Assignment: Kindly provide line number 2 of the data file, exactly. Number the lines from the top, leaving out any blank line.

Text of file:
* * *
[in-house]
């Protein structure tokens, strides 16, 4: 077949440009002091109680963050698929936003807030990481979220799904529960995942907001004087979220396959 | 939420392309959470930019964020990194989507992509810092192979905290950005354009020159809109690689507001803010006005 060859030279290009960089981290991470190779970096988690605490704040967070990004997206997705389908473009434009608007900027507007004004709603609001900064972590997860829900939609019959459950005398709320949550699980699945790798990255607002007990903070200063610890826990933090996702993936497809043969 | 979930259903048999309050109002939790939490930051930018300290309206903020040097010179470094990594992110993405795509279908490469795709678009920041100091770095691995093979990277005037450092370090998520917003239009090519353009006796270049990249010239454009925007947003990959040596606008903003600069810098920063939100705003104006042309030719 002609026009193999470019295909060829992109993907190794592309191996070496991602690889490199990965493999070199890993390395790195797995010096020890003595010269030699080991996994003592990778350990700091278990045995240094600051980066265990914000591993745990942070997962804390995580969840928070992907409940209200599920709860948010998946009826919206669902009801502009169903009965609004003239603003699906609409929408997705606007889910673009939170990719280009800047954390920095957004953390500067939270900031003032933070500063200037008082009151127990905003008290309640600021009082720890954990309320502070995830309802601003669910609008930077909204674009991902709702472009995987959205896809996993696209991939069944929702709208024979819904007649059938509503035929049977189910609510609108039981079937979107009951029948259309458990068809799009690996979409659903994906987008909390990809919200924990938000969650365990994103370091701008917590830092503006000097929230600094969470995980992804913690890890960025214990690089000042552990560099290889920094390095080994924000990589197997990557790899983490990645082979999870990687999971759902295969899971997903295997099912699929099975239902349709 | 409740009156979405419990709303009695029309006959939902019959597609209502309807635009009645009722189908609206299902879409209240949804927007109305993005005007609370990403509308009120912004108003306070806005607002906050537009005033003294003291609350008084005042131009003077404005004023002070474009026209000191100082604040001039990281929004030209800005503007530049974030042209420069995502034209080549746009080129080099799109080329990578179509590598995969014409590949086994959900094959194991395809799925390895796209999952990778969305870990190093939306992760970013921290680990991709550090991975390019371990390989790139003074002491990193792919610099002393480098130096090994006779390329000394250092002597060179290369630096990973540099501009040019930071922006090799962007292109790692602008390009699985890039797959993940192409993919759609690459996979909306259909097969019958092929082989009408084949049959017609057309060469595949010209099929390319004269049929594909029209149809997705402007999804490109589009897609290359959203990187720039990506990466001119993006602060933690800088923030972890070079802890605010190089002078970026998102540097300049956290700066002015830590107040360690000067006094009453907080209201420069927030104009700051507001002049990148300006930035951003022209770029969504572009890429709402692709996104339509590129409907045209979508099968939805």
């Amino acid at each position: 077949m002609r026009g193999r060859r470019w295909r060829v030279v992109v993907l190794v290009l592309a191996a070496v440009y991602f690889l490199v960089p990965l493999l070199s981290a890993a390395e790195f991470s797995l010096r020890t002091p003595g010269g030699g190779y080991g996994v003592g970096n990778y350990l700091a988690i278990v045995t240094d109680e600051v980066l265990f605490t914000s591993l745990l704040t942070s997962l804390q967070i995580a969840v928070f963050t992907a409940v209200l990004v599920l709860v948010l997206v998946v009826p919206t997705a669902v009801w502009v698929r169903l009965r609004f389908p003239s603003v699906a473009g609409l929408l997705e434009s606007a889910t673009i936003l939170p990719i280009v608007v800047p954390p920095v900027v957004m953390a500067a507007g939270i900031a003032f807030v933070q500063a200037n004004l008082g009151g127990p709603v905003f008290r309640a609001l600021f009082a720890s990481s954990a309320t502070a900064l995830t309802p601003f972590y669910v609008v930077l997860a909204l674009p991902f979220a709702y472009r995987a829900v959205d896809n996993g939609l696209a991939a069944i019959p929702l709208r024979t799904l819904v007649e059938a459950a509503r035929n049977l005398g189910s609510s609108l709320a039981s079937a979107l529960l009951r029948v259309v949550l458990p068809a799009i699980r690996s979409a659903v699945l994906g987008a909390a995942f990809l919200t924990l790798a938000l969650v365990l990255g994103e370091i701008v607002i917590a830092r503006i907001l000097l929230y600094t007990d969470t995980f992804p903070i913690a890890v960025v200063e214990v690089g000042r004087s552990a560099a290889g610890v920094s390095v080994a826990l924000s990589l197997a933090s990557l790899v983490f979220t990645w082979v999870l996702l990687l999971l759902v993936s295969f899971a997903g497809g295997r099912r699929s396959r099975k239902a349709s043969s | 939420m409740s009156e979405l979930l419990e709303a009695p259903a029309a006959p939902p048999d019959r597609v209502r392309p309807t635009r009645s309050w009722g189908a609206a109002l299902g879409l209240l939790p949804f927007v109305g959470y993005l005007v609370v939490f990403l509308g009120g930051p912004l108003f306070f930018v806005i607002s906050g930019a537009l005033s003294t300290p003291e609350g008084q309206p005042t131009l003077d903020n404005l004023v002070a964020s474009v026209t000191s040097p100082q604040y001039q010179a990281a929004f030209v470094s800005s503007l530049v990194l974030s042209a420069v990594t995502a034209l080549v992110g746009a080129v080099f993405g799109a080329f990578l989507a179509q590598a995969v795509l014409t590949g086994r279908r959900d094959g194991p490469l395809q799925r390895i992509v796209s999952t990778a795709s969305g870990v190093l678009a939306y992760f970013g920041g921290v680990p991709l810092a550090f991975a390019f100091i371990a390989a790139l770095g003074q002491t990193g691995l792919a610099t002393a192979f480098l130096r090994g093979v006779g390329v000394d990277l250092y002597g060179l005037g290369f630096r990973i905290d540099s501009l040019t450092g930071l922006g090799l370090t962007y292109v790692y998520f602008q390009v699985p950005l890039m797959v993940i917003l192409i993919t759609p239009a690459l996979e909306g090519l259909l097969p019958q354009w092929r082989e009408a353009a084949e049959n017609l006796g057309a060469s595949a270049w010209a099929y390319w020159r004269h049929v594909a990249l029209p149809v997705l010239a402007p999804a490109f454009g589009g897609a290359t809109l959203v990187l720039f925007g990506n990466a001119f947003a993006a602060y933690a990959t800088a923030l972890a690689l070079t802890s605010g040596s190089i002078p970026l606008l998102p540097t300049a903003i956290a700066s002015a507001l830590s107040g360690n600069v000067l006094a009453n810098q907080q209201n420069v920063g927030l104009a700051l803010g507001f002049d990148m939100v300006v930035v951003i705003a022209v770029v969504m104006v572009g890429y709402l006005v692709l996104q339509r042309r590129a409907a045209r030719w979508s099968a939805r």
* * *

């Protein structure tokens, strides 16, 4: 077949440009002091109680963050698929936003807030990481979220799904529960995942907001004087979220396959 | 939420392309959470930019964020990194989507992509810092192979905290950005354009020159809109690689507001803010006005 060859030279290009960089981290991470190779970096988690605490704040967070990004997206997705389908473009434009608007900027507007004004709603609001900064972590997860829900939609019959459950005398709320949550699980699945790798990255607002007990903070200063610890826990933090996702993936497809043969 | 979930259903048999309050109002939790939490930051930018300290309206903020040097010179470094990594992110993405795509279908490469795709678009920041100091770095691995093979990277005037450092370090998520917003239009090519353009006796270049990249010239454009925007947003990959040596606008903003600069810098920063939100705003104006042309030719 002609026009193999470019295909060829992109993907190794592309191996070496991602690889490199990965493999070199890993390395790195797995010096020890003595010269030699080991996994003592990778350990700091278990045995240094600051980066265990914000591993745990942070997962804390995580969840928070992907409940209200599920709860948010998946009826919206669902009801502009169903009965609004003239603003699906609409929408997705606007889910673009939170990719280009800047954390920095957004953390500067939270900031003032933070500063200037008082009151127990905003008290309640600021009082720890954990309320502070995830309802601003669910609008930077909204674009991902709702472009995987959205896809996993696209991939069944929702709208024979819904007649059938509503035929049977189910609510609108039981079937979107009951029948259309458990068809799009690996979409659903994906987008909390990809919200924990938000969650365990994103370091701008917590830092503006000097929230600094969470995980992804913690890890960025214990690089000042552990560099290889920094390095080994924000990589197997990557790899983490990645082979999870990687999971759902295969899971997903295997099912699929099975239902349709 | 409740009156979405419990709303009695029309006959939902019959597609209502309807635009009645009722189908609206299902879409209240949804927007109305993005005007609370990403509308009120912004108003306070806005607002906050537009005033003294003291609350008084005042131009003077404005004023002070474009026209000191100082604040001039990281929004030209800005503007530049974030042209420069995502034209080549746009080129080099799109080329990578179509590598995969014409590949086994959900094959194991395809799925390895796209999952990778969305870990190093939306992760970013921290680990991709550090991975390019371990390989790139003074002491990193792919610099002393480098130096090994006779390329000394250092002597060179290369630096990973540099501009040019930071922006090799962007292109790692602008390009699985890039797959993940192409993919759609690459996979909306259909097969019958092929082989009408084949049959017609057309060469595949010209099929390319004269049929594909029209149809997705402007999804490109589009897609290359959203990187720039990506990466001119993006602060933690800088923030972890070079802890605010190089002078970026998102540097300049956290700066002015830590107040360690000067006094009453907080209201420069927030104009700051507001002049990148300006930035951003022209770029969504572009890429709402692709996104339509590129409907045209979508099968939805």